But disappointment over what might have been is offset by new challenges, and the Beacon Hill location was a marvelous find. "I just love it there," she said. "Residents support their independent businesses."
The cause she championed in Groton called for change, and that can be a hard sell. Anyway, for any number of reasons, the stars didn't align this time around.
It bothers her, though, that other ventures might not make it, either.
That Shaw's Plaza hasn't become the huge draw it's size would warrant, for example. And that a smaller, still relatively new venue such as Mill Run has lost stores it once had, including shoe stores, a kitchen shop, a trendy boutique and a children's clothing store.
A quaint gift shop next to Johnson's Restaurant, farther out on Route 119, also closed.
Currently, Noa isn't the only business closing its doors in town, Scofidio continued. Clover Farms has closed and a local toy store also plans to leave, she said.
Sketching the in-town trend over the last few years, she said that as businesses left Main Street, some newcomers didn't fit the downtown shopping district mold.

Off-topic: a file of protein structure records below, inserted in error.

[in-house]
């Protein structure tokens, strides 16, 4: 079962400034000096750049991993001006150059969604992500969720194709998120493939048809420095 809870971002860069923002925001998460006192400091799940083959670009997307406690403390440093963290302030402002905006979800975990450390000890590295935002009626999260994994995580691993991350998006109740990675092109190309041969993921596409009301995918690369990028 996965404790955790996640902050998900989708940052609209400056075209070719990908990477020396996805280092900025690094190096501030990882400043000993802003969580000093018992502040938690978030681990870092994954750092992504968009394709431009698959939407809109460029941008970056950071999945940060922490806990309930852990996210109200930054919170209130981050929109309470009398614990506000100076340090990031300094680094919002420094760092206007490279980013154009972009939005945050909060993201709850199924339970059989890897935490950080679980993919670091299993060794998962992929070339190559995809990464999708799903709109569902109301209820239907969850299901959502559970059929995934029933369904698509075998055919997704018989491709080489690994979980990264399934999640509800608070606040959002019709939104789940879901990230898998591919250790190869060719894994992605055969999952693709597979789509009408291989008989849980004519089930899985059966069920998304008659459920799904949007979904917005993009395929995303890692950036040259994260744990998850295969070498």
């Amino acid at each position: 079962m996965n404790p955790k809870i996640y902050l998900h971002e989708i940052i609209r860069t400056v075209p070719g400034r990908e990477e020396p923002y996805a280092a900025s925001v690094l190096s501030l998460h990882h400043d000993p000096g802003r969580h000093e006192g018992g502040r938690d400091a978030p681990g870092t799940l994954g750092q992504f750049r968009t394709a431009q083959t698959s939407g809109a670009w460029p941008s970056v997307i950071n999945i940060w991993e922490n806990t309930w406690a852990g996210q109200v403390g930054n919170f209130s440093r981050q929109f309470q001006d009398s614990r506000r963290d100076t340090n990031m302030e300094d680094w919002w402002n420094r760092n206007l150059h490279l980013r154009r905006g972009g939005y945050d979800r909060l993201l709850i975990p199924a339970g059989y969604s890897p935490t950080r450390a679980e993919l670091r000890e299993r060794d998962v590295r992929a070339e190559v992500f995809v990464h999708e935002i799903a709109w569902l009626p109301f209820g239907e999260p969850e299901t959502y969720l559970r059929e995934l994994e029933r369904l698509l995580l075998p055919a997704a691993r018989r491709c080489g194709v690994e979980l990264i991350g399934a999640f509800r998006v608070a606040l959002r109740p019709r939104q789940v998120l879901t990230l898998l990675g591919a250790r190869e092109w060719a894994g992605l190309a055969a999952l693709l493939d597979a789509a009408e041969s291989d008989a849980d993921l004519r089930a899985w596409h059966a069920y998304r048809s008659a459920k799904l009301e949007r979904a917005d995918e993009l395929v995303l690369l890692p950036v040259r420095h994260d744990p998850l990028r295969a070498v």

"Two of the best spots on Main Street were taken by banks," she said ruefully, indicating what's wrong with this picture.
But it's not all about aesthetics. Or even attracting retail establishments.
Rather than see Main Street speckled with chain stores, she favors independent shops and a "think local" movement. "An important focus" would be to encourage retailers to sell local products and services, she said. And customers must be motivated to shop that way, too.
"It breaks my heart to see people shopping for gifts at CVS," she said. Why not come to noa instead? She could have reached for a tag line here: Something like elegance on a budget, perhaps, or one she coined in Boston Magazine's hub-centric style and shopping report, "Bostonista," in which she is quoted. "In a way, we're like the farmer's market of retail," Scofidio said. with a focus on "affordable pieces," and "unexpected materials."